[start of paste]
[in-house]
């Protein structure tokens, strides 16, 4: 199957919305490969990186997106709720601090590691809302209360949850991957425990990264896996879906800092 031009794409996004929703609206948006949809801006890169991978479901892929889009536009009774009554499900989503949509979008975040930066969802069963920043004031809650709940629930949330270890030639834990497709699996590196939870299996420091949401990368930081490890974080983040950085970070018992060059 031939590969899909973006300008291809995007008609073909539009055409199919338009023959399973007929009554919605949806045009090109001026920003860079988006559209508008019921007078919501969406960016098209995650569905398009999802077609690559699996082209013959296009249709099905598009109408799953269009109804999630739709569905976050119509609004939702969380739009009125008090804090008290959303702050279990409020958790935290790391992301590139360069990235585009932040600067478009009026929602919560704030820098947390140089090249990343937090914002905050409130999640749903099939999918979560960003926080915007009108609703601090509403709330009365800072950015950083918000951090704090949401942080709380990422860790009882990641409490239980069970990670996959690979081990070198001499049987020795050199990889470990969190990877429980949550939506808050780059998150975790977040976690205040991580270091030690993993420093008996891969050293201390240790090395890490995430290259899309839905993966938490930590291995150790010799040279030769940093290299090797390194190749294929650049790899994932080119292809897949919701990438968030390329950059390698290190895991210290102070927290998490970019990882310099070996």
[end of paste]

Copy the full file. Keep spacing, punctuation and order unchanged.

[in-house]
């Protein structure tokens, strides 16, 4: 199957919305490969990186997106709720601090590691809302209360949850991957425990990264896996879906800092 031009794409996004929703609206948006949809801006890169991978479901892929889009536009009774009554499900989503949509979008975040930066969802069963920043004031809650709940629930949330270890030639834990497709699996590196939870299996420091949401990368930081490890974080983040950085970070018992060059 031939590969899909973006300008291809995007008609073909539009055409199919338009023959399973007929009554919605949806045009090109001026920003860079988006559209508008019921007078919501969406960016098209995650569905398009999802077609690559699996082209013959296009249709099905598009109408799953269009109804999630739709569905976050119509609004939702969380739009009125008090804090008290959303702050279990409020958790935290790391992301590139360069990235585009932040600067478009009026929602919560704030820098947390140089090249990343937090914002905050409130999640749903099939999918979560960003926080915007009108609703601090509403709330009365800072950015950083918000951090704090949401942080709380990422860790009882990641409490239980069970990670996959690979081990070198001499049987020795050199990889470990969190990877429980949550939506808050780059998150975790977040976690205040991580270091030690993993420093008996891969050293201390240790090395890490995430290259899309839905993966938490930590291995150790010799040279030769940093290299090797390194190749294929650049790899994932080119292809897949919701990438968030390329950059390698290190895991210290102070927290998490970019990882310099070996």